Civil Rights activists will converge on Washington D.C.’s National Mall Saturday (Aug. 28) to mark the anniversary of the historic March on Washington. But this time the focus for the groups and advocates attending will be to pressure Democrats to protect voting rights which have been under threat since the November election.
Rev. Al Sharpton, president of the National Action Network,will be speaking at the event and said this is a crucial year for voting rights and to bring awareness to what can happen.
“We decided to come to Washington this year to really weigh in heavily on this voting issue, because it's central to what we do and civil rights,” Sharpton told BET.com in an interview. “From healthcare to dealing with educational equality, dealing with economic development, everything we want is based on who is in the Senate and the Congress.”
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A number of states where the GOP is a majority have approved or are finalizing laws that make it more difficult for citizens to access the voting booth. At the same time, Congressional Democrats have thus far been unable to get two key pieces of voting rights legislation to President Joe Biden's desk.
Former president Donald Trump’s claim that the 2020 election was stolen from him despite voter fraud being repeatedly disproven. Yet that falsehood has led to a number of states restricting voting rights as Republicans say they need stricter measures to protect people’s votes.
Sharpton says this reasoning is bogus, but it has gotten support recently because as demographics shift, there’s a fear among some whites that they are losing political ground. He explains, “That compounded with four years of the drumbeat of racism by Donald Trump. We've always had racists, we’ve always had white supremacy, but never so crystallized in modern times.
“All of that creates this climate that has, in many ways, given energy to the whole voter suppression movement,” he continued. “All of that is why we're seeing what he was seeing around the country, no fraud as I said. But the reality that if Blacks come out and vote and we can’t outnumber them, what do you do? You cheat.”
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For the second year in a row, the commemoration of the 1963 March on Washington, which famously featured Dr. Martin Luther King Jr.'s historic “I Have A Dream” speech, will see advocates demanding Black people’s voting rights be upheld.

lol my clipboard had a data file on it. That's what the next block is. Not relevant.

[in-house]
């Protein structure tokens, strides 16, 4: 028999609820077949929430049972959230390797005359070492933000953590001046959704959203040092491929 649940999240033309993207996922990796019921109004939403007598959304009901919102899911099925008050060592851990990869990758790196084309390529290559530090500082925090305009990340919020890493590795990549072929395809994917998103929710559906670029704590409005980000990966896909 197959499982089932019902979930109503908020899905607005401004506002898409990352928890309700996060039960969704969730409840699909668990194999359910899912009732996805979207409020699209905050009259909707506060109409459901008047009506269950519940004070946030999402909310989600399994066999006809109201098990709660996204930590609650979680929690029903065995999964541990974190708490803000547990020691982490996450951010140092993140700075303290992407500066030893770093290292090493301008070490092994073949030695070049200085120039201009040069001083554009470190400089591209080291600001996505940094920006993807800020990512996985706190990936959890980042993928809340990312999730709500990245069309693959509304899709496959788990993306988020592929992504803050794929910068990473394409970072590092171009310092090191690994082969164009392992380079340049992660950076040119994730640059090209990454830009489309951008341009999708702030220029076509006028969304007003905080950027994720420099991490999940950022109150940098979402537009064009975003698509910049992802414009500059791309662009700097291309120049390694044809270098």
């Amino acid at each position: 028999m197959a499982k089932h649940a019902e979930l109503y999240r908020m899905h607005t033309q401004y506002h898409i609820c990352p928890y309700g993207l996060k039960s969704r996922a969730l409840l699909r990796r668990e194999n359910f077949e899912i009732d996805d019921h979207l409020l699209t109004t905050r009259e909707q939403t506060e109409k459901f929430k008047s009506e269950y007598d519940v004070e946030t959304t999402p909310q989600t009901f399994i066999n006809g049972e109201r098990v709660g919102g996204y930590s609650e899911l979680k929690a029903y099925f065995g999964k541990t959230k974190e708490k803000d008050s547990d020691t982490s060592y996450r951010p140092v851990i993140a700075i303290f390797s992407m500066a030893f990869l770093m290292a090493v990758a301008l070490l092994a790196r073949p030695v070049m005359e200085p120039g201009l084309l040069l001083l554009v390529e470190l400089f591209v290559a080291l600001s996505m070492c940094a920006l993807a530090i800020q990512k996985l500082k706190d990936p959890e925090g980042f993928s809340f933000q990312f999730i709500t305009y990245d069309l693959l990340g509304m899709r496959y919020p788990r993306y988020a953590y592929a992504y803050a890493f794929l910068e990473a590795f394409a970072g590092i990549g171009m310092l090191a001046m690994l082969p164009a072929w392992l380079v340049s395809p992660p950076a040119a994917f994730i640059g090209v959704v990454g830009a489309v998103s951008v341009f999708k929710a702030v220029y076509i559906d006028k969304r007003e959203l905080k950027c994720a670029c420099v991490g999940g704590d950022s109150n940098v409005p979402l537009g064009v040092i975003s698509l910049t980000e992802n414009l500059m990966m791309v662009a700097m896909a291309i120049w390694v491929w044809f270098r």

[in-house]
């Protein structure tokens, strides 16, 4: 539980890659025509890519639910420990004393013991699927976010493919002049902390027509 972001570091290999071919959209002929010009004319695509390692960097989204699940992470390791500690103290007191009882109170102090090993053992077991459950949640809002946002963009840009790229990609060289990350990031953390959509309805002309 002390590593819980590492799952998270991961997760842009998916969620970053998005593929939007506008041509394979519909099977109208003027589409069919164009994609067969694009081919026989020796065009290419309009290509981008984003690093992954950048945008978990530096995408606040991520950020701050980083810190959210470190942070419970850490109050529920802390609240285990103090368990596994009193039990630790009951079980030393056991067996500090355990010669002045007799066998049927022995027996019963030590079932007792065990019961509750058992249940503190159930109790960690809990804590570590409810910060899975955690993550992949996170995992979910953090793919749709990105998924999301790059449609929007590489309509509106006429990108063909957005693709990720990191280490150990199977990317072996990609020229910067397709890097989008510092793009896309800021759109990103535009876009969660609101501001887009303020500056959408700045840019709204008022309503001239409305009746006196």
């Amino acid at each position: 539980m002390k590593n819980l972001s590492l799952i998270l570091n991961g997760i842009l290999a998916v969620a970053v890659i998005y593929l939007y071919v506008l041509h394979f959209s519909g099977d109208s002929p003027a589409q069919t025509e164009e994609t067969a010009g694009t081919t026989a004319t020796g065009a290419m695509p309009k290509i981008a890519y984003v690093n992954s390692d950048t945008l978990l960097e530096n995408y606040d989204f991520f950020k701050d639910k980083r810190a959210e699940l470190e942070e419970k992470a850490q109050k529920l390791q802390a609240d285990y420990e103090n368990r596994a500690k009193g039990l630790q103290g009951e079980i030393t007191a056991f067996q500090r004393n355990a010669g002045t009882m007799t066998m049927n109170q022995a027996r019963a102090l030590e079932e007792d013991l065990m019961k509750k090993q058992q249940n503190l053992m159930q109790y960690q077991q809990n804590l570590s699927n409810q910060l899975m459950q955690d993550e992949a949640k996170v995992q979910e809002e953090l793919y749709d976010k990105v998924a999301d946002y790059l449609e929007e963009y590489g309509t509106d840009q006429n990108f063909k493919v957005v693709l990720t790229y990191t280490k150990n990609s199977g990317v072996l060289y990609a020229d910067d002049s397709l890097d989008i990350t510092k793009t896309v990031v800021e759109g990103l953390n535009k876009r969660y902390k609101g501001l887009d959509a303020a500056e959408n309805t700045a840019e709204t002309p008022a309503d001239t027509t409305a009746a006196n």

Among many of the groups who will be taking part in the new event, dubbed “March On for Voting Rights,” include Dr. King’s son and civil rights activist Martin Luther King III, and his wife Andrea Waters King. Also participating will be political advocacy group March On, racial justice group the Drum Major Institute (which was founded by Dr. King), the National Action Network and the SEIU, a labor organization representing service workers.
In addition to the march in Washington, marches are scheduled to take place in Atlanta, Miami, Phoenix and Houston, major cities in states where new voting laws have been passed since the beginning of the year. Virtual marches nationwide are also planned.
Saturday's event comes on the heels of voting rights legislation named after former Rep. John Lewis, the late Georgia congressman and civil rights champion, passing the House on Tuesday (Aug. 24).
The bill would restore the federal preclearance put in place by the 1965 Voting Rights Act, which was greatly weakened by the 2013 Supreme Court Shelby v. Holder decision. In 1965, the preclearance made it so that the Jim Crow South - and other places with a history of discriminatory voting rights practices -- were required to gain approval from the Department of Justice before implementing any change to voting procedures.
The Voting Rights Act, which outlaws states and other jurisdictions from implementing voting procedures that discriminate against Americans on the basis of race, color or membership in a language minority group, would also be strengthened by the Lewis-named bill.
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Democrats hold a majority in the House so it was expected that H.R. 4 would pass. The real challenge before the law comes from the Senate, where 10 GOP senators will need to vote for the bill for it to overcome the filibuster.
Sharpton says this is a tall order, but it’s one that can be overcome with the support and activism of every citizen who cares about voting rights. He says the situation is more grave than people realize.
“What I've been saying for the past weeks,” reminds Sharpton, “is that we've seen them remove these Confederate statues from colleges, universities, public squares, and rightfully so. Take the segregationist statues down, but they’re still using the M.O. inside those buildings. Don't take a statue down of the racists and leave the filibuster inside -- the practice that enforces racism The legislative relic of racism is the filibuster. And we need to take that down too!”
More information on the March On for Voting Rights is available through the National Action Network or toll free at 1-877-626-4651.